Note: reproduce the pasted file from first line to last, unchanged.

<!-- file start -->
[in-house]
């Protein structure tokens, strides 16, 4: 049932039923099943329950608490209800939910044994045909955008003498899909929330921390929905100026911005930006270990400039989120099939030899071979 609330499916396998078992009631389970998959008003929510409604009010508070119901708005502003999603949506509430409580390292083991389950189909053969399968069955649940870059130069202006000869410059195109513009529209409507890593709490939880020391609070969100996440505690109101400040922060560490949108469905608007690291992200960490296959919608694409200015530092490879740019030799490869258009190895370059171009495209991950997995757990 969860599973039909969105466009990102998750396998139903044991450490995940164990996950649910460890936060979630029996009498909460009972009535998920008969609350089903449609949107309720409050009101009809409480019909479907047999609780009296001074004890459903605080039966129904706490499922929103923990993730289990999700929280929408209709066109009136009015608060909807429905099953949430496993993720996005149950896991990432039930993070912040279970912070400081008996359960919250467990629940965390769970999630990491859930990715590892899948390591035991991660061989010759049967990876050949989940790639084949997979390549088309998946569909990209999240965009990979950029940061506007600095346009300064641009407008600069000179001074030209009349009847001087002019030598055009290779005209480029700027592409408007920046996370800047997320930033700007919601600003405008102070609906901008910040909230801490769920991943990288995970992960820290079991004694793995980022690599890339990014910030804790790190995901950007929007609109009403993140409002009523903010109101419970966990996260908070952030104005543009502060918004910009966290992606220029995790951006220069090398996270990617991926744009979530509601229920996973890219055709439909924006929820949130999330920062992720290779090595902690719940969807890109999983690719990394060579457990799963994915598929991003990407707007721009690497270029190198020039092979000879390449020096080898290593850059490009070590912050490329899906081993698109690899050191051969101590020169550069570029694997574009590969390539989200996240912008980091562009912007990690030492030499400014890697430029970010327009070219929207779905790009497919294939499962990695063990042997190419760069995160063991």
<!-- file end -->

[in-house]
């Protein structure tokens, strides 16, 4: 049932039923099943329950608490209800939910044994045909955008003498899909929330921390929905100026911005930006270990400039989120099939030899071979 609330499916396998078992009631389970998959008003929510409604009010508070119901708005502003999603949506509430409580390292083991389950189909053969399968069955649940870059130069202006000869410059195109513009529209409507890593709490939880020391609070969100996440505690109101400040922060560490949108469905608007690291992200960490296959919608694409200015530092490879740019030799490869258009190895370059171009495209991950997995757990 969860599973039909969105466009990102998750396998139903044991450490995940164990996950649910460890936060979630029996009498909460009972009535998920008969609350089903449609949107309720409050009101009809409480019909479907047999609780009296001074004890459903605080039966129904706490499922929103923990993730289990999700929280929408209709066109009136009015608060909807429905099953949430496993993720996005149950896991990432039930993070912040279970912070400081008996359960919250467990629940965390769970999630990491859930990715590892899948390591035991991660061989010759049967990876050949989940790639084949997979390549088309998946569909990209999240965009990979950029940061506007600095346009300064641009407008600069000179001074030209009349009847001087002019030598055009290779005209480029700027592409408007920046996370800047997320930033700007919601600003405008102070609906901008910040909230801490769920991943990288995970992960820290079991004694793995980022690599890339990014910030804790790190995901950007929007609109009403993140409002009523903010109101419970966990996260908070952030104005543009502060918004910009966290992606220029995790951006220069090398996270990617991926744009979530509601229920996973890219055709439909924006929820949130999330920062992720290779090595902690719940969807890109999983690719990394060579457990799963994915598929991003990407707007721009690497270029190198020039092979000879390449020096080898290593850059490009070590912050490329899906081993698109690899050191051969101590020169550069570029694997574009590969390539989200996240912008980091562009912007990690030492030499400014890697430029970010327009070219929207779905790009497919294939499962990695063990042997190419760069995160063991």